Karl-Anthony Towns, king of the land of Minnesota, glowered as he stared at one of the windows of his hall. He was draped in a vestment made of a whole polar bear pelt, but it was too warm for him, and he cast it aside. “Not all is right with the world, Ricky,” he grumbled to his most trusted advisor, Ricky Rubio. “It is much too warm for this time of year, and not a single flake of snow has caressed these beloved lands despite the nominal onset of winter two months ago.”
Ricky stood diligently at the king’s side, hands clasped behind his back and gazing out the same window. “Quite strange,” he agreed.
“Not once this winter have I been able to enjoy my favorite hot chocolate drink,” Karl-Anthony pouted.
“I have offered to make it for you, my king,” Ricky reminded.
Karl-Anthony’s glowering face darkened even further. “Neither the scenery outside this window nor the temperature within it have been appropriate for my hot chocolate. Have you consulted with the learned men of science as I asked you?”
“Yes,” Ricky answered. “They possessed the gall to lecture me on such farcical ideas such as ‘weather patterns’. As if Gaia’s whims can be predicted by mere men!” he scoffed.
“Very preposterous,” Karl-Anthony said. “And they do not know of the reports from neighboring kingdoms. King Giannis of Wisconsin reports normal levels of snowfall this year. The message-boys confirmed as much while conveying his message. A healthy layer of snow covers their lands in pure white serenity. I am covetous, Ricky.”
“You do not mean…war?” Ricky replied uneasily.
Karl-Anthony shook his head vehemently, causing his crown to sit slightly askew on his head. “It cannot be risked. The future of this kingdom glows ever brighter, and that light shall not be dimmed by needless bloodshed.” He redonned his vestment, stood up from his throne, and began to briskly walk towards the hall’s grand arched entryway.
“Where are you going, my lord?” Ricky asked, following closely behind.
He received no answer.
Karl-Anthony and Ricky strode through the brick-paved streets of the town. As they walked, they were not accosted, but there were many whispers and pointed fingers among the commoners, for it was not often that the king would leave the castle by foot instead of by horse-drawn car.
“I still do not understand, my lord,” Ricky said, becoming out of breath as he tried to match the king’s long strides. “What knowledge could possibly be gained here, among the rats and filth of the slums?”
Carefully stepping over a foul-smelling gutter into a small alley, Karl-Anthony finally turned and answered his advisor. “Do not underestimate these people, Ricky. Even in the peasantry, wisdom can be found.”
They walked a few paces down the alley before encountering an old man sitting on the rough dirt ground. His clothes were tattered, but clearly had once been very fine, indicating a prouder upbringing than one would judge from his shriveled, malnourished appearance.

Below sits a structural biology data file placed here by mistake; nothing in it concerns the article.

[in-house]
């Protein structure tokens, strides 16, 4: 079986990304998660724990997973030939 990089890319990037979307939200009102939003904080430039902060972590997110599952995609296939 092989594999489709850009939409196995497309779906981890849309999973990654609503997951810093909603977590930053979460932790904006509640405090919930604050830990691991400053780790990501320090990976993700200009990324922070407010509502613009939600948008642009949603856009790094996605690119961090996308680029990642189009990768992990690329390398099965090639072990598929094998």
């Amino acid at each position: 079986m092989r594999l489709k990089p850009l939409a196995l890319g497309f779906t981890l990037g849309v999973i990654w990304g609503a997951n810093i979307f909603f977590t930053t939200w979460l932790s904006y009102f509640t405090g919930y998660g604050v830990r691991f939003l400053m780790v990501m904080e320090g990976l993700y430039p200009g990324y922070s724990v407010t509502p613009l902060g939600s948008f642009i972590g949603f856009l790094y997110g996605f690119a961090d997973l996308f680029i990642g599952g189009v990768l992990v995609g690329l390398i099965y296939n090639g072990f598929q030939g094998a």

“Rise for your king,” Karl-Anthony commanded the man, who, before those words, didn’t seem to have noticed the arrival of royalty. The man grabbed his walking stick from the ground and slowly lifted himself to his feet.
“Why do you waste your time with this dirty invalid?” Ricky asked, staring at the man with plain disdain.
“I would have you show this man the proper respect,” Karl-Anthony responded. “In the olden times, in the fledgling days of this very kingdom, Kevin Garnett led the people of Minnesota out of the darkness.”
“K.G.,” Ricky whispered, awestruck. “I thought that name to belong only to the books of legend. Is everything true? A powerful wizard, a skilled warrior, an augurous soothsayer?”
“I possess no sorcerous powers of my own, only a strong sense for their use by others,” murmured the wizened sage. “And my abilities on the battlefield are not as they once were.” His short laugh turned into a cough.
“What can you tell us about the absence of snow this winter?” Karl-Anthony pressed, placing his hand on Kevin’s bony shoulder as if to help coax out an answer. “What is its cause? What is its meaning?”
“It is sorcery, there is no doubt of it,” Kevin said quietly. “Very powerful sorcery of a most sinister nature.” He broke down into another coughing fit after saying these words; it was apparent that his voice had not seen much use in the past years.
Karl-Anthony’s grip tightened on Kevin’s shoulder. “So I suspected,” he murmured. “Tell me, wise one, from where does this sorcery originate?”
“I cannot say for sure,” Kevin said softly. “I can only relay the rumors I have heard. They speak of a man high up in the mountains, a rogue self-styled king, practicing arcane magic underneath a cloak of secrecy.”
Drawing himself up to his full height, Karl-Anthony felt a flame of anger ignite within him. “Winter shall be restored to this kingdom. So proclaims the king!”